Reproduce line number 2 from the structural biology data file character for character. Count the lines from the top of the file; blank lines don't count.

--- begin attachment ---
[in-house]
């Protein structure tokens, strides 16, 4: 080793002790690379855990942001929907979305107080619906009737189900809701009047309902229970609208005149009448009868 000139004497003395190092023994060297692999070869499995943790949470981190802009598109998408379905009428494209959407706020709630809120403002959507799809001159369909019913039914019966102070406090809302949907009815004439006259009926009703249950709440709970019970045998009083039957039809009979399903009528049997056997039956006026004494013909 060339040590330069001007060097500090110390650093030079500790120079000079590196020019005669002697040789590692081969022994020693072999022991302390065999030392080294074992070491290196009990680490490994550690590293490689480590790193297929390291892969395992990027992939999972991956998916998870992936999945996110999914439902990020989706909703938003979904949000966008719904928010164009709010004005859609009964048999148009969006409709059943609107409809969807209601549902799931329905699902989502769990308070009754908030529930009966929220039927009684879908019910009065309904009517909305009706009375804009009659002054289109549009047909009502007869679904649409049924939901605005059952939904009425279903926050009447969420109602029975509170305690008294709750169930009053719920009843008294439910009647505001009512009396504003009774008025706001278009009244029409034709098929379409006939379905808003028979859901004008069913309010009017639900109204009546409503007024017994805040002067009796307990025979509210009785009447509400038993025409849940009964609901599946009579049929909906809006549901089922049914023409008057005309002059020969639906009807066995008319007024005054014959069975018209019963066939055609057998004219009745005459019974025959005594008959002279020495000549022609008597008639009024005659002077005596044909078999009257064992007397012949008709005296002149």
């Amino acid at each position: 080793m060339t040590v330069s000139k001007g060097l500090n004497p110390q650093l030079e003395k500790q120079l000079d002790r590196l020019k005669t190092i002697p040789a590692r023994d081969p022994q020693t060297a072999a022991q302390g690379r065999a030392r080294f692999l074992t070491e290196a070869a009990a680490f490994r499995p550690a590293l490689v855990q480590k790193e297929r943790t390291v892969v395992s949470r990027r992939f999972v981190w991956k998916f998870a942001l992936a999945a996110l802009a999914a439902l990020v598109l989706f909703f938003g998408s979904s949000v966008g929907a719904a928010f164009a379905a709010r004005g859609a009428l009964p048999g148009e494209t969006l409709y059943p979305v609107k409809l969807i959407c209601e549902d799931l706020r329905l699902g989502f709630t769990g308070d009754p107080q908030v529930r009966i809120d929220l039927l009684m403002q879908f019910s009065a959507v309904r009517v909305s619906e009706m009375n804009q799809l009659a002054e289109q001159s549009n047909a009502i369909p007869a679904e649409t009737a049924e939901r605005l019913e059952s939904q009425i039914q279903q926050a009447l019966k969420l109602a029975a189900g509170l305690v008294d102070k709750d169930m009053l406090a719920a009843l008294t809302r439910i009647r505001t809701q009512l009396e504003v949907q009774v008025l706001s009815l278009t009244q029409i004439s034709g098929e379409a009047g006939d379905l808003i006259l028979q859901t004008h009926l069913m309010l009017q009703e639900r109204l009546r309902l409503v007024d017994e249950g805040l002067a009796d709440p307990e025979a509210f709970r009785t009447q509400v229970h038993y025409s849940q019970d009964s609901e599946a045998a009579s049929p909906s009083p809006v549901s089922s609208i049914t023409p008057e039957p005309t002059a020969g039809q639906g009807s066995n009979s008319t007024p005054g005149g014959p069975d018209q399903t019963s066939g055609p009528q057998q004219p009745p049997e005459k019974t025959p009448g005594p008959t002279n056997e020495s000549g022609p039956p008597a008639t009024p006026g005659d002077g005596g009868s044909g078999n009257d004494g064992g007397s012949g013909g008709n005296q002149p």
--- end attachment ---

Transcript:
């Protein structure tokens, strides 16, 4: 080793002790690379855990942001929907979305107080619906009737189900809701009047309902229970609208005149009448009868 000139004497003395190092023994060297692999070869499995943790949470981190802009598109998408379905009428494209959407706020709630809120403002959507799809001159369909019913039914019966102070406090809302949907009815004439006259009926009703249950709440709970019970045998009083039957039809009979399903009528049997056997039956006026004494013909 060339040590330069001007060097500090110390650093030079500790120079000079590196020019005669002697040789590692081969022994020693072999022991302390065999030392080294074992070491290196009990680490490994550690590293490689480590790193297929390291892969395992990027992939999972991956998916998870992936999945996110999914439902990020989706909703938003979904949000966008719904928010164009709010004005859609009964048999148009969006409709059943609107409809969807209601549902799931329905699902989502769990308070009754908030529930009966929220039927009684879908019910009065309904009517909305009706009375804009009659002054289109549009047909009502007869679904649409049924939901605005059952939904009425279903926050009447969420109602029975509170305690008294709750169930009053719920009843008294439910009647505001009512009396504003009774008025706001278009009244029409034709098929379409006939379905808003028979859901004008069913309010009017639900109204009546409503007024017994805040002067009796307990025979509210009785009447509400038993025409849940009964609901599946009579049929909906809006549901089922049914023409008057005309002059020969639906009807066995008319007024005054014959069975018209019963066939055609057998004219009745005459019974025959005594008959002279020495000549022609008597008639009024005659002077005596044909078999009257064992007397012949008709005296002149």